Viruses Called Bacteriophages Resurface As Viable Option To Fight Infections
The idea of using one microbe to kill another is attributed to the scientist Felix d'Herelle. In 1910, he observed that bacteria in the stool of sick locusts, which he had collected for analysis, seemed to disappear as if by magic. The same thing happened seven years later, when he was working with stool specimens from patients with bacterial dysentery. In each case, the disappearance appeared to be connected with clear, round spots on a lawn of bacteria on a laboratory dish. He figured that something in that dish was causing the bacteria to disappear.
After d'Herelle discovered that he had found beneficial viruses that could overcome bacterial illnesses, he and many others around the world used them freely. Although no harm was reported from their use, they were not endorsed in the United States because no scientific controls had been conducted. Despite that, bacteriophages, as d'Herelle called them, after the Greek word phagein, "to eat," were viewed as a viable concept in the 1930s, when they were listed by Eli Lilly & Co. as one of its biological therapies.
In the 1940s, bacteriophage therapy dwindled in popularity, because its results were not consistent. Moreover, the arrival of antibiotics seemed to make bacteriophage therapy unnecessary, although it continued to be used in other parts of the world.
Fast-forward to more recent times: Carl Merril, MD, Chief of a Biochemical Genetics Laboratory at the National Institutes of Health (NIH), Bethesda, Md., told Pharmacy Practice News that one reason bacteriophage therapy did not always work was because the viruses were removed too quickly by the filtering organs of the reticuloendothelial systemthe liver and spleen. Publishing this theory and supporting observations (Nature 1973;246:221-222), Dr. Merril suggested that flooding the system with colloidal particles might be the answer. The piece was put aside and the idea forgotten until about five years ago, when he became fully aware of the threat from antibiotic-resistant bacteria. "Then I realized, thinking back to the article, that we could make or find mutant viruses that would stay in the bloodstream long enough to kill off the bacteria," he said. He and Richard Carlton, MD, established a cooperative effort to make such long-circulating viruses and to test their capacity to rescue animals infected with bacteria.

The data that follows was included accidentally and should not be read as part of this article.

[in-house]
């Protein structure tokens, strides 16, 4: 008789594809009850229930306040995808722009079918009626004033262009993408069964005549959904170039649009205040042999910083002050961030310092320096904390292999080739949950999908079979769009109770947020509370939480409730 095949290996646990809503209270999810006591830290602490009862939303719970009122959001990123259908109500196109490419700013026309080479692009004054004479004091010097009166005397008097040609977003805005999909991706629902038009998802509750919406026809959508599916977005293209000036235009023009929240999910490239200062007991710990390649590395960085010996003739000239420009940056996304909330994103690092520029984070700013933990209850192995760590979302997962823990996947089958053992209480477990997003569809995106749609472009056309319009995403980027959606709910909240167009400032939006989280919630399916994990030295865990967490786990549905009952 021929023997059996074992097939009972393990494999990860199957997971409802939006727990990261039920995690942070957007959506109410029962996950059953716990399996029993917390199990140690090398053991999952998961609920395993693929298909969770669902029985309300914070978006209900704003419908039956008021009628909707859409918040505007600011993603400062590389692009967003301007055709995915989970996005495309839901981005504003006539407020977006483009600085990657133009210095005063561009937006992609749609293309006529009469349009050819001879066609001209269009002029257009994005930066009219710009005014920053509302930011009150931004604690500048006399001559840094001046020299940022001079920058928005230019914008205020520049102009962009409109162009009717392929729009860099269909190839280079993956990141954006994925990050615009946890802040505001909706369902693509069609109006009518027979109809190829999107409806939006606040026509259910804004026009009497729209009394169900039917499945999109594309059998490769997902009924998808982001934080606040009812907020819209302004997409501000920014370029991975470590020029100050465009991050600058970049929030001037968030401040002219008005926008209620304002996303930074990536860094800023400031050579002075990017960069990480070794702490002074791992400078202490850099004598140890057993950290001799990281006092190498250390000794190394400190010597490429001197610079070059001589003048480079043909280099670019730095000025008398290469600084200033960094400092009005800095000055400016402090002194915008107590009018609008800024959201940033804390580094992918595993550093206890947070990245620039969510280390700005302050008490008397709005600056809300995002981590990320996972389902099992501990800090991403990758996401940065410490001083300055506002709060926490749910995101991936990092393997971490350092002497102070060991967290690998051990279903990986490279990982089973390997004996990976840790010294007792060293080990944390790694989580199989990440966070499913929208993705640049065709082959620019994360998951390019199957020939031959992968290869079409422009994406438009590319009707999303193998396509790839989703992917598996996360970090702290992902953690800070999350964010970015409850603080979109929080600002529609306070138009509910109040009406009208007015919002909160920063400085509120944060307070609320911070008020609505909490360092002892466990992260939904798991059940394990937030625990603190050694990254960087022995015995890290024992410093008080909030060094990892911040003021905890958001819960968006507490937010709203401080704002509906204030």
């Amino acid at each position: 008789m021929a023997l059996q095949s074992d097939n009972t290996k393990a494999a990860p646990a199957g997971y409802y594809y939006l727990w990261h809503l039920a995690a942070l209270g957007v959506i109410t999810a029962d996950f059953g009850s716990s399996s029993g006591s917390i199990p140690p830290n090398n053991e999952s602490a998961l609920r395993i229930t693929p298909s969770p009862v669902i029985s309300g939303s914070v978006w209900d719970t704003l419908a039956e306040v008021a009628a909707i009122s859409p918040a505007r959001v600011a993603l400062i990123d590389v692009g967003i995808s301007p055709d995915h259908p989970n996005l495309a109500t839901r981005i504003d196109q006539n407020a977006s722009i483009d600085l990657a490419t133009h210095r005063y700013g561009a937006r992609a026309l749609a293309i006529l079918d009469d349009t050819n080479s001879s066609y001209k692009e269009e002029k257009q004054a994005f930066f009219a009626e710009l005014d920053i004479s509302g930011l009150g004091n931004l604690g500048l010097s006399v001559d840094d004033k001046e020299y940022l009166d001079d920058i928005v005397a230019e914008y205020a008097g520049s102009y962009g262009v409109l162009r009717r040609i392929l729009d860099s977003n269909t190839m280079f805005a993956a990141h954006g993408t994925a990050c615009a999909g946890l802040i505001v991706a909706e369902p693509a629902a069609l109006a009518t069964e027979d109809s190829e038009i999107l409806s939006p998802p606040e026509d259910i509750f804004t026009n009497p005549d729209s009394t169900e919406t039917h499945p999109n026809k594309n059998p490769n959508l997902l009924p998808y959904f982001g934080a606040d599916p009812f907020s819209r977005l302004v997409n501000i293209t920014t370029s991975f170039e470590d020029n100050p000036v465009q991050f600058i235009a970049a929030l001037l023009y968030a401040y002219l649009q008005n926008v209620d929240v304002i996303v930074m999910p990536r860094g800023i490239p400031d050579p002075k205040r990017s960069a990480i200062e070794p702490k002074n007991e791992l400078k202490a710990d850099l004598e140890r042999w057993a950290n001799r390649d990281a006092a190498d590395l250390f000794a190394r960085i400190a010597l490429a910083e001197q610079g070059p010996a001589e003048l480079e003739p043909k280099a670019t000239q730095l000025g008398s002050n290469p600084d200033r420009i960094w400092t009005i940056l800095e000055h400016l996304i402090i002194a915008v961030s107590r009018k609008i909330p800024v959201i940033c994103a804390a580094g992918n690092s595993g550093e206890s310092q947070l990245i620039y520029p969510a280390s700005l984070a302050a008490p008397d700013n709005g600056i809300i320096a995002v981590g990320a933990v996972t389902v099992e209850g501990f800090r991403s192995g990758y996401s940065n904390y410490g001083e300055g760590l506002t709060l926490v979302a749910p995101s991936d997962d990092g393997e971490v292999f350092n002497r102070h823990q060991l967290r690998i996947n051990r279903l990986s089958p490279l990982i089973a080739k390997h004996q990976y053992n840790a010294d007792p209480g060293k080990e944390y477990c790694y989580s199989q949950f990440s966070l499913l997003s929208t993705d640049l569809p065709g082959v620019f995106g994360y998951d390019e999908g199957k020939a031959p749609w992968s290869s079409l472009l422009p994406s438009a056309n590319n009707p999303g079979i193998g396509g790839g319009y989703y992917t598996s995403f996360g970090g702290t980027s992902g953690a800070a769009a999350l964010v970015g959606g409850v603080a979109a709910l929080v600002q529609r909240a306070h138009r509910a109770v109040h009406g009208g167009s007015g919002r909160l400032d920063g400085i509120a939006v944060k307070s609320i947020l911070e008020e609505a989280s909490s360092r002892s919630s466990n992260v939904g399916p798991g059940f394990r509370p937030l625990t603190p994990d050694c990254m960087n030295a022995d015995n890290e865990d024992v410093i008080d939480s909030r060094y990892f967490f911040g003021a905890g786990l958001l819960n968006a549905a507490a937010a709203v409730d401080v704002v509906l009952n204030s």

Dr. Carlton was astonished at first to learn that bacteriophages, or "phages" for short, were used as a form of antibacterial therapy. Now, as President and CEO of Exponential Biotherapies, Port Washington, New York, he ticks off their talents. "All the phages want to do is kill bacteria," he said. "When a phage finds the receptor on a bacterium, it pierces it and injects DNA. That triggers a multiplication chain: As many as 40,000 clonescalled daughtersof the attacking virus can be produced in one hour." This is the tremendous potential of phage therapy that excited the imagination of the public in the 1920s and 1930s, Dr. Carlton said. "You can create so many phages at the expense of the bacteria."
To solve the rapid-clearance problem, Dr. Merril and Dr. Carlton have developed a "serial passage" technology, which produces long-circulating phages that are greatly superior to the wild-types in terms of rescuing animals from otherwise fatal infections. The results are published in the Proceedings of the National Academy of Sciences-US (1996;93:3188-3192). Exponential Biotherapies expects to have its first phage product in clinical trials in the summer of 2000, Dr. Carlton noted.